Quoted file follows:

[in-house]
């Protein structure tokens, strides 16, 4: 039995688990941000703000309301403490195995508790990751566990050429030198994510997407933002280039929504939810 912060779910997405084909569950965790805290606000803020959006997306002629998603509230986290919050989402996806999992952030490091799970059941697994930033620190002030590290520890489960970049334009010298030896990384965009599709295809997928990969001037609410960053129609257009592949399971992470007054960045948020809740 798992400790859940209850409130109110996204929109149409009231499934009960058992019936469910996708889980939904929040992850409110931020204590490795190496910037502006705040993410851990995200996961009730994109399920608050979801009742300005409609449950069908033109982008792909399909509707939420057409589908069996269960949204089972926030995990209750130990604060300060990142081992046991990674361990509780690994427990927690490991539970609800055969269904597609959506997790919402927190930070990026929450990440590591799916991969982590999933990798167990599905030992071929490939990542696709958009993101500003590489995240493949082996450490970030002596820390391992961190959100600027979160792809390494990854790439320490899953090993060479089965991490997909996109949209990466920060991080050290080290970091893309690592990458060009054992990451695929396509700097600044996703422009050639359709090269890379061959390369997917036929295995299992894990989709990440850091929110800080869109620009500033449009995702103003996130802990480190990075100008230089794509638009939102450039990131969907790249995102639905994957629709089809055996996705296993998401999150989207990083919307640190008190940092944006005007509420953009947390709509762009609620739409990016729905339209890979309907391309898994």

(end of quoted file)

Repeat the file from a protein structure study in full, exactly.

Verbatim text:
[in-house]
């Protein structure tokens, strides 16, 4: 039995688990941000703000309301403490195995508790990751566990050429030198994510997407933002280039929504939810 912060779910997405084909569950965790805290606000803020959006997306002629998603509230986290919050989402996806999992952030490091799970059941697994930033620190002030590290520890489960970049334009010298030896990384965009599709295809997928990969001037609410960053129609257009592949399971992470007054960045948020809740 798992400790859940209850409130109110996204929109149409009231499934009960058992019936469910996708889980939904929040992850409110931020204590490795190496910037502006705040993410851990995200996961009730994109399920608050979801009742300005409609449950069908033109982008792909399909509707939420057409589908069996269960949204089972926030995990209750130990604060300060990142081992046991990674361990509780690994427990927690490991539970609800055969269904597609959506997790919402927190930070990026929450990440590591799916991969982590999933990798167990599905030992071929490939990542696709958009993101500003590489995240493949082996450490970030002596820390391992961190959100600027979160792809390494990854790439320490899953090993060479089965991490997909996109949209990466920060991080050290080290970091893309690592990458060009054992990451695929396509700097600044996703422009050639359709090269890379061959390369997917036929295995299992894990989709990440850091929110800080869109620009500033449009995702103003996130802990480190990075100008230089794509638009939102450039990131969907790249995102639905994957629709089809055996996705296993998401999150989207990083919307640190008190940092944006005007509420953009947390709509762009609620739409990016729905339209890979309907391309898994």